Acoustic foam room treatment for headphones

I am not sure if this is a silly idea / how silly this idea is. I am thinking about buying some cheap acoustic panels for my desktop audio set up with headphones.

I live in a flat with 2 young kids in a busy city by a hospital with ambulances and helicopters. I have a small form factor pc on top of the desk that does produce a noticeable noise especially gaming/ under load. I use open back headphones mostly in the evenings when the kids are asleep.

Wanted to know what people thought about this.

  1. do cheap acoustic panels reduce ambient noise enough to make a difference with open back headphones?

  2. are there any other benefits? Or should I only consider it when I have a studio monitor/speaker set up.

Apologies in advance if this is stupid.

The idea makes sense but you have to go all-in to get enough of a benefit to meaningfully help the noise level.

The windows are where most of the outside noise gets in so without treating the windows there will be some amount of sound that goes from the windows straight to your ear so the accoustic treatment doesn’t factor in at all.

You might be able to reduce the pc noise by using a different case, quiet fans and custom fan speed settings. Gaming machines typically have a lot of heat to dissipate (especially high-end GPU’s) so you have to avoid messing up the air flow.

It seems cheaper and easier to look into a closed-back headphone (or iem’s) for gaming. I know that’s a whole new set of issues but I’m afraid there’s no free lunch on this one.

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As @NickZ said, closed-backs or IEMs would be a solution with far fewer hassles – and potentially less cost – than treating a room for open-back cans.

Not a silly idea, though, man!

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I wouldn’t recommend using any acoustic panel to address noise, specifically (certainly not to help with ambulances and copters). While it may attenuate certain frequencies to a certain degree, ultimately, acoustic treatment and noise treatment are entirely different technologies. One deals with airborne acoustics and the other vibrational acoustics (noise). To actually attenuate noise to a large degree you’d need to build a barrier based on the frequency and amplitude of the surrounding noise. Basically, you’d want the mins and max over time and build the barrier around that noise data.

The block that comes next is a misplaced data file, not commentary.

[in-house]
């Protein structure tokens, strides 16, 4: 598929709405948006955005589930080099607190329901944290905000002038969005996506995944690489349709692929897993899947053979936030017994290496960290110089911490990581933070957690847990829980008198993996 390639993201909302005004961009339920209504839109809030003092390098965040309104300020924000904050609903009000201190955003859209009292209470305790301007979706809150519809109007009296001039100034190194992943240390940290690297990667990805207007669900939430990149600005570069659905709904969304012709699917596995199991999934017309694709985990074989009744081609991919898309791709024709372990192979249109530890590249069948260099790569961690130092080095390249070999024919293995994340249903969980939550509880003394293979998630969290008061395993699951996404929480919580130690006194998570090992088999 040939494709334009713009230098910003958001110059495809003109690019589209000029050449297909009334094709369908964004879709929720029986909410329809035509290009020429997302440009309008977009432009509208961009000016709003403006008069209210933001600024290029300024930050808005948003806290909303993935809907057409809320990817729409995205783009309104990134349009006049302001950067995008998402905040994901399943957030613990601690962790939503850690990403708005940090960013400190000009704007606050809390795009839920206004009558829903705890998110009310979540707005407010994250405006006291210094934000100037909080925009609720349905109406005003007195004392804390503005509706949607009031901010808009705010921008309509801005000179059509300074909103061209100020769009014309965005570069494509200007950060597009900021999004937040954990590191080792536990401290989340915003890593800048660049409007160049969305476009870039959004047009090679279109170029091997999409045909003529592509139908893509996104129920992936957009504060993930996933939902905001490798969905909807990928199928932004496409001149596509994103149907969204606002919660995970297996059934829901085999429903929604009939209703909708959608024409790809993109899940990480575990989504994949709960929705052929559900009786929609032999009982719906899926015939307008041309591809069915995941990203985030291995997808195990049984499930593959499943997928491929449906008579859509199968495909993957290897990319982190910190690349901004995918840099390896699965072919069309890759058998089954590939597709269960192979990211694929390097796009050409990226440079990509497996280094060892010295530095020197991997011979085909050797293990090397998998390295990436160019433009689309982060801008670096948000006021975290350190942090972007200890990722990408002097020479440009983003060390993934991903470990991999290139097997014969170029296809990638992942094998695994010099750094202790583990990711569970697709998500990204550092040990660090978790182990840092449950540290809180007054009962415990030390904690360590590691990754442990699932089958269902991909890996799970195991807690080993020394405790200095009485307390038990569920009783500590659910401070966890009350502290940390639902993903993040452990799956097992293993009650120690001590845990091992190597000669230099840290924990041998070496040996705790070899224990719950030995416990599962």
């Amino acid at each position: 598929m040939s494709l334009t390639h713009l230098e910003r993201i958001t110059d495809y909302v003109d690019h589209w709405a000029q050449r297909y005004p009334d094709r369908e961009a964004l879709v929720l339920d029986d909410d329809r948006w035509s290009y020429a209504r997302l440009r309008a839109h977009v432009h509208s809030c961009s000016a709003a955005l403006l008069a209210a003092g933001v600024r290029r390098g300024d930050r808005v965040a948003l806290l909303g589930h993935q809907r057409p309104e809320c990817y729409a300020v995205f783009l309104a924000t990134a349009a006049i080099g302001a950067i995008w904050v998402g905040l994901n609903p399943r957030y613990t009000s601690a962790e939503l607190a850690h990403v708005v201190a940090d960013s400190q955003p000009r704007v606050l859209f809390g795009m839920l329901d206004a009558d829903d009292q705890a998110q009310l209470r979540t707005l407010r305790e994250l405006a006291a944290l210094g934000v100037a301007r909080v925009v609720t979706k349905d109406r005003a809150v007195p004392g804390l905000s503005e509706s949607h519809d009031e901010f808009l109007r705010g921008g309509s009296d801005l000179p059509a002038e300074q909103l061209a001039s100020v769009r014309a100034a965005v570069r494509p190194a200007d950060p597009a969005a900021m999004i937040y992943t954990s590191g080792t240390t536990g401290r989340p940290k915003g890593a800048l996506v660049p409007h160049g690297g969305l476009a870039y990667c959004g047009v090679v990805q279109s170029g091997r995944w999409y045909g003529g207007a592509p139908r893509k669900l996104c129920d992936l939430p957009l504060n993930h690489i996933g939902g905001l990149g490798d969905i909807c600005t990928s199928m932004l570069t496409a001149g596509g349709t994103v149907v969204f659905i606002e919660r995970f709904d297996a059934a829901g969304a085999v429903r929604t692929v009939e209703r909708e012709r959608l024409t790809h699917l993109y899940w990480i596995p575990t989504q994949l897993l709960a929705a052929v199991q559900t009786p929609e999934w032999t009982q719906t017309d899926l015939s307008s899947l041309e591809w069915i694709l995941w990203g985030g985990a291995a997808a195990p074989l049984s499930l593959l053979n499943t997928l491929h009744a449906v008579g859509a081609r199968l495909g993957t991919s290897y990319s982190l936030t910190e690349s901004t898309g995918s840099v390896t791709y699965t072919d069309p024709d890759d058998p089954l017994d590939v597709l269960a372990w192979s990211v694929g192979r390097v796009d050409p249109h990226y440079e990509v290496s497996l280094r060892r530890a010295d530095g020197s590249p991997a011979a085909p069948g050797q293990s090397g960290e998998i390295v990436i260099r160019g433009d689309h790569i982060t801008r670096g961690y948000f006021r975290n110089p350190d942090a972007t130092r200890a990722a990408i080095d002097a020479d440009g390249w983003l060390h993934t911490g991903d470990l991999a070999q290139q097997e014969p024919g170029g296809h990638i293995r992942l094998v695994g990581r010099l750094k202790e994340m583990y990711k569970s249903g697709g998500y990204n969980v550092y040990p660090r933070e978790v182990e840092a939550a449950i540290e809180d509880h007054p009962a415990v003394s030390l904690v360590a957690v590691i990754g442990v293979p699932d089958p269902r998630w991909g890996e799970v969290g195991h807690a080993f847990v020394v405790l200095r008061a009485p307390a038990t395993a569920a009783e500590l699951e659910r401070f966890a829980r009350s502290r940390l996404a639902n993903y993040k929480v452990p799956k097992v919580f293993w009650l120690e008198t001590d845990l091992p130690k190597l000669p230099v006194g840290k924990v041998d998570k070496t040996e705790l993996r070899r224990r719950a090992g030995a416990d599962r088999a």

I have some gik broadband absorbers and while they do attenuate some noise at certain frequencies, they do not help with noise as a whole. I personally wouldn’t spend the money buying a technology not meant for its intended use. If you see any acoustic panels advertised to eliminate noise then it’s most likely nonsense.

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A shockingly effective way to deaden noise from windows: car butyl rubber pads. These are stuck all over inside the doors, under the hood, and elsewhere in luxury and custom cars. Just a small square (e.g., 4" or 10 cm) will significantly deaden a large house window. I’ve done it before. But, covering the window with rubber won’t block all the sound – diminishing returns after one 4" or 6" square.

I suppose a tiny bit of this stuff might dampen the noise from a PC fan too.



Everybody is piling in with the same advice I’d give. Acoustic panels designed to address internal reflections for speakers are not particularly useful for headphones, and you needs serious work to address external noise.

Your options are IEMs that block external sound, closed-back headphones that block sound, Noise reduction headphones, or playing everything loud enough to drown out the external noise. Or moving.

Doing things to remove the noise sources is probably both impractical and illegal, but I want you to know that I think out of the box.

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I would like to thank everyone for their input. I do have some ie300 iems that I do use for gaming especially on warmer days. As for closed backs many think there is a vacuum between the price of akg k361 and focal offerings. Very open to suggestions for a good midfi closed back.

As per my original intention. I am obviously pretty far down this audiophile rabbit hole and I am chasing the last few percent in optimising open backs for music rather then just gaming. I was hoping the price of cheap acoustic panels may be the cheaper answer to buying some DCA aeon 2 noirs or focal celestees